10. Simplicity–the art of maximizing the amount of work not done–is essential.
  11. The best architectures, requirements, and designs emerge from self-organizing teams/ DevOps: This is the crux of DevOps, that collaboration should become a natural phenomenon where product managers, QA teams, design teams, operations, and developers work together on a single product. This creates a product-focused mindset, rather than a functional, dull, assembly-line-like procedure of shifting the burden of responsibility from team to team
  12. At regular intervals, the team reflects on how to become more effective, then tunes and adjusts its behavior accordingly.

Leaning into automation

As you can see DevOps is congruent with many, if not all, agile principles. Lean principles mostly echo many of the principles outlined above. What I’ll add are some lean principles that address the advantage of DevOps: Built-in quality, knowledge creation, and respect. In terms of quality assurance, a DevOps team optimizes for this with a product-focused mindset that onboards QA. What furthers collaboration, however, is taking on the challenge of quality assurance if you’re a non QA. The principle of built-in quality assures the highest spirit of collaboration since it does not put the burden of one task on a single member.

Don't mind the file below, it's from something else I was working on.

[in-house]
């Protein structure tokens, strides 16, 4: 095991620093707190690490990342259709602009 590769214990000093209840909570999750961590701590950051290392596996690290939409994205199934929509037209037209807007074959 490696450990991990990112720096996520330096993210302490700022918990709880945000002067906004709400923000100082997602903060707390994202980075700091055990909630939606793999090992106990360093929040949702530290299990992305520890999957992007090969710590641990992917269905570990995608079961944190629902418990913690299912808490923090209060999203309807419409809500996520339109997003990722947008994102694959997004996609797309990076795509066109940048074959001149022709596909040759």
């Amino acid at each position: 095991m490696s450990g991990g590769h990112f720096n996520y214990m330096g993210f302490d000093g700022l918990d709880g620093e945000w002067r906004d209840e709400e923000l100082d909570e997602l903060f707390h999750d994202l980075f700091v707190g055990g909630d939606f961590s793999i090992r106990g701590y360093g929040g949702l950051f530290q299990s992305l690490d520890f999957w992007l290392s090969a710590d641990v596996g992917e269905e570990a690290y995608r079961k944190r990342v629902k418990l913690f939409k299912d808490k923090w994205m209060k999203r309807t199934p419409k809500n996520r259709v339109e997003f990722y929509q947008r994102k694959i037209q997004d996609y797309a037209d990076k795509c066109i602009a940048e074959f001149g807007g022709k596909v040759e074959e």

Shared responsibility requires both knowledge creation and respect. Documentation, code reviews, and training will allow teams to stay on the same page. Proper knowledge creation requires a level of respect for your peers. They cannot be seen as the “Other Team.” That’s the mentality that DevOps seeks to cure by employing lean and agile principles.

These heady principles get funneled into automation. The idea is that teams will be more apt to work together if they can rely on computers to automate the “grunt work.” Another way of viewing this is that working together encourages automation. The buzzword that often comes out of this is continuous delivery(an Agile principle). From a DevOps point of view, continuous delivery is the product of a well-implemented DevOps culture. In a blog post, Martin Fowler described the acid test of continuous delivery.

The key test is that a business sponsor could request that the current development version of the software can be deployed into production at a moment’s notice – and nobody would bat an eyelid, let alone panic.

Then he mentioned what you’d need to achieve continuous delivery: “a close, collaborative working relationship between everyone involved in delivery (often referred to as a DevOpsCulture ). ”

Conclusion

DevOps was born in 2009, when Patrick Debois, a project manager and agile practitioner, created a Devopsdays conference in Ghent, Belgium. “DevOps” entered our lexicon and the rest was history, as the saying goes.  DevOps as an idea, of course, wasn’t created overnight. Whatever ideas have been added over the years have served to solve a single solution: bridging the gap between development and operations.